We all have pictures of some kind in our homes and we also have jars, bottles and storage containers. Not everyone has the things we investigate for readers in this edition of What's It Worth?
Q. These framed photos of great-grandmother and great-grandfather are from about 1915. Any information would be much appreciated; are they of any value? -- Kevin in Pendleton
A. Hand-colored photographs like these were produced all over the world in the years between the turn of the 20th century and the end of World War I. Most we see today are American; they were and are important documents of family history.
Before the development and popularity of photography in the middle of the 19th century, only the very wealthy could afford to have family pictures done. The options were paintings or cut paper silhouettes and both were produced by hand.
Photographs changed all that. A painted image that might have cost hundreds of dollars -- depending on the artist -- now could be had for just a few dollars.
By the time these pictures were taken, many families had cameras of their own and commercial photographers (who took these images) were in every town and city. A new word was coined -- "Kodakery" -- used to describe camera bugs and their hobby.
Most photographs of this era -- priceless to families for the historical record they provide -- are not very valuable. For each picture here, the value is increased some by the fact the children are charming. The little girl is in a oval "bubble glass" frame featuring convex glass and that also adds to the price.
Seen often at shows, in antique malls and shops, each would be priced in the $65 to $85 range, assuming excellent condition.
Q. My grandmother had these small bottles -- each is about 6 inches high-- for as long as I can remember. They seem pretty "fancy" to me but I don't remember if there was ever anything in them. Are they unusual and is there any value? -- Sharon in Kennewick
A. These are small domestic examples of apothecary bottles. Apothecary -- the old equivalent of our modern-day drugstore or pharmacy -- dates back almost 40 centuries, to ancient Babylonia.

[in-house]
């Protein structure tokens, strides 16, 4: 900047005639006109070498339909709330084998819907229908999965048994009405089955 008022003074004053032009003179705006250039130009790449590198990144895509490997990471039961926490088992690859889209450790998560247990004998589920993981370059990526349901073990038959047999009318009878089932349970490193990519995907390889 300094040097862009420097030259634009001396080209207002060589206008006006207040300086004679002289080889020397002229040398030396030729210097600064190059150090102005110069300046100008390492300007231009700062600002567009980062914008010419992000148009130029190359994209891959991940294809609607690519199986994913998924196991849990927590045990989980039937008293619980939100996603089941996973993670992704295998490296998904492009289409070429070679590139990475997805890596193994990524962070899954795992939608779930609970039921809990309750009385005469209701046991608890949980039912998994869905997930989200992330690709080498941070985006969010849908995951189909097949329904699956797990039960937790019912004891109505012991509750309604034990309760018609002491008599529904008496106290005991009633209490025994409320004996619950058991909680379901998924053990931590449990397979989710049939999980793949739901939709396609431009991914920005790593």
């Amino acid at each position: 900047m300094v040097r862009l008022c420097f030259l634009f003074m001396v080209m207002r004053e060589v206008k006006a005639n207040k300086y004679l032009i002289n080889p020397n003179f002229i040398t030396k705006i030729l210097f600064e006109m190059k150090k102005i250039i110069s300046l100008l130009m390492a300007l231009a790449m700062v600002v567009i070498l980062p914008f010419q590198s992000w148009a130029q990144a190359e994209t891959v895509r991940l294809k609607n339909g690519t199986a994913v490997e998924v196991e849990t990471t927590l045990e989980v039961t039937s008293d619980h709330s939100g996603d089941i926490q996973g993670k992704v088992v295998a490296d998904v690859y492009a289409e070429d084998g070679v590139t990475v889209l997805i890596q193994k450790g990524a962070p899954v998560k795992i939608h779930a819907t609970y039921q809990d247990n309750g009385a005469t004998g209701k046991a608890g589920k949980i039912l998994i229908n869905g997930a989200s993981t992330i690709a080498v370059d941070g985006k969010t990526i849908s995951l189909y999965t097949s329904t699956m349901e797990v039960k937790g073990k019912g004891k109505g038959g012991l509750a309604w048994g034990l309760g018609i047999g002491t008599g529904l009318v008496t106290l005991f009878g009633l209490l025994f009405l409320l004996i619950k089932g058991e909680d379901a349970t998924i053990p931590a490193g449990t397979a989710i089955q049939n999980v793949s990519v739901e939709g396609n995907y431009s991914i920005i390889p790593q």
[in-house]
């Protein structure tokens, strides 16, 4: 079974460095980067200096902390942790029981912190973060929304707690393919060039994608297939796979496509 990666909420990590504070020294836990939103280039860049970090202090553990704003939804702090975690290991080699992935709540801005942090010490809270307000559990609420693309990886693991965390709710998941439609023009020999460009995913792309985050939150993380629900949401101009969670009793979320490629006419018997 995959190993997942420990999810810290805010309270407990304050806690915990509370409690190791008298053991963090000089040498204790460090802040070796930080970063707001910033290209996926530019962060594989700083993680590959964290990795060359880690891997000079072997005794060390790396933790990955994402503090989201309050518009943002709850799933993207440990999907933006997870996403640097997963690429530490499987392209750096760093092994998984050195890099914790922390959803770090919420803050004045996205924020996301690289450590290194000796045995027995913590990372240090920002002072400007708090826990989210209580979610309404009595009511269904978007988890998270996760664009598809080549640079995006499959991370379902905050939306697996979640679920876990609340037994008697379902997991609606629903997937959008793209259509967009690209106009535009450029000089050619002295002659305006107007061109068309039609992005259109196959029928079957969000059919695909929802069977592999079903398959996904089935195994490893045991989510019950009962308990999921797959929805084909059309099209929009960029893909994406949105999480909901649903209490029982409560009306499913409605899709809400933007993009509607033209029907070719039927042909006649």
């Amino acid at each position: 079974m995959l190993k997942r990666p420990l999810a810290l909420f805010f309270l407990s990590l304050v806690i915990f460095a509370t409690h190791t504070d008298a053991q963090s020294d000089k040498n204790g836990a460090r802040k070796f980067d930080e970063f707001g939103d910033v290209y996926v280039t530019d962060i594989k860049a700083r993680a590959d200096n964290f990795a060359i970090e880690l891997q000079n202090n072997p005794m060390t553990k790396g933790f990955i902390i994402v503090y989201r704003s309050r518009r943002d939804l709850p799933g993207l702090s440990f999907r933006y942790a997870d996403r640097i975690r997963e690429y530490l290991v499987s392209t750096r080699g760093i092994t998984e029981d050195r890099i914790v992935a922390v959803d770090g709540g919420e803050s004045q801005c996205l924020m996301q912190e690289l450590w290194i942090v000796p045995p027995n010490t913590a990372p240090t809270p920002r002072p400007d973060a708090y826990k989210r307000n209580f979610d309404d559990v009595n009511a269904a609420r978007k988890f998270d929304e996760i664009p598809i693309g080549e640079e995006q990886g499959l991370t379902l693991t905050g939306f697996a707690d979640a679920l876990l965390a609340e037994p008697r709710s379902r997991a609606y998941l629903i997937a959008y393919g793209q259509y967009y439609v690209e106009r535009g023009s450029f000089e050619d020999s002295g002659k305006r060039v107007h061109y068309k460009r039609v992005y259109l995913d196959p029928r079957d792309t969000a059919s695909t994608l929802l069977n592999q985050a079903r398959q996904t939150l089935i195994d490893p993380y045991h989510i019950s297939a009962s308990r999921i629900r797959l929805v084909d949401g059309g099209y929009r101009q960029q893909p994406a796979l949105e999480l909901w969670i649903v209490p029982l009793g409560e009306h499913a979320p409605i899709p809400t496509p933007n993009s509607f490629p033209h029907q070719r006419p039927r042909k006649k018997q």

The apothecarist used jars and bottles to store mixed medicinal compounds and raw ingredients. Sizes varied from very small to pieces more than 3 feet high. Most are larger than the pair shown here. In the earliest days, many were made of ceramic, including examples of blue and white Delft-type porcelain.
The average jar or bottle (the terms are interchangeable) seen by collectors today looks similar to these, with a reverse-painted glass label applied to the front. The bottles were manufactured in quantity and the labels applied in separate operation.
Labels identified the contents; many are in Latin with some English also seen, with such words and abbreviations as "Ac. Sulp. D.," "R. Valerian" and "Ol. Gossyp. Sem." They can certainly be confusing and refer to ingredients and compounds seldom used today. We have even seen a label with "Cannabis S." on it.
These bottles are a bit different, in that they identify common household products. Green soap was a soft soap made from vegetable oils with either sodium or potassium hydroxide added.
Green soap actually can be any color, depending on the oils added to the mix. In the Victorian era, green soap was combined with soda for washing dishes in the kitchen.
Listerine is an American commercial product that dates to 1879. Today an antiseptic mouthwash, it was originally sold as a floor cleaning product. For a short time in 1927, Listerine cigarettes also were available.
From the 1920s to the 1970s, Listerine's makers advertised it would prevent and cure colds and sore throats. The Federal Trade Commission eventually ruled those claims were misleading and untrue. Today, Listerine markets a mouthwash and toothpaste.
Each bottle is marked for the Whitall Tatum Company of Millville, N.J. The mark used dates them between 1900 and 1920.
While quite collectible, neither of these bottles is worth a great deal of money. Prices at auction range from $5 to $25 each. The domestic labels put them near the higher end of that range.
* Terry Maurer, Tri-Cities personal property appraiser, is a member of the Certified Appraisers Guild of America. For possible use in a future column, direct questions on your antiques and collectibles to What's It Worth? by email to firstname.lastname@example.org.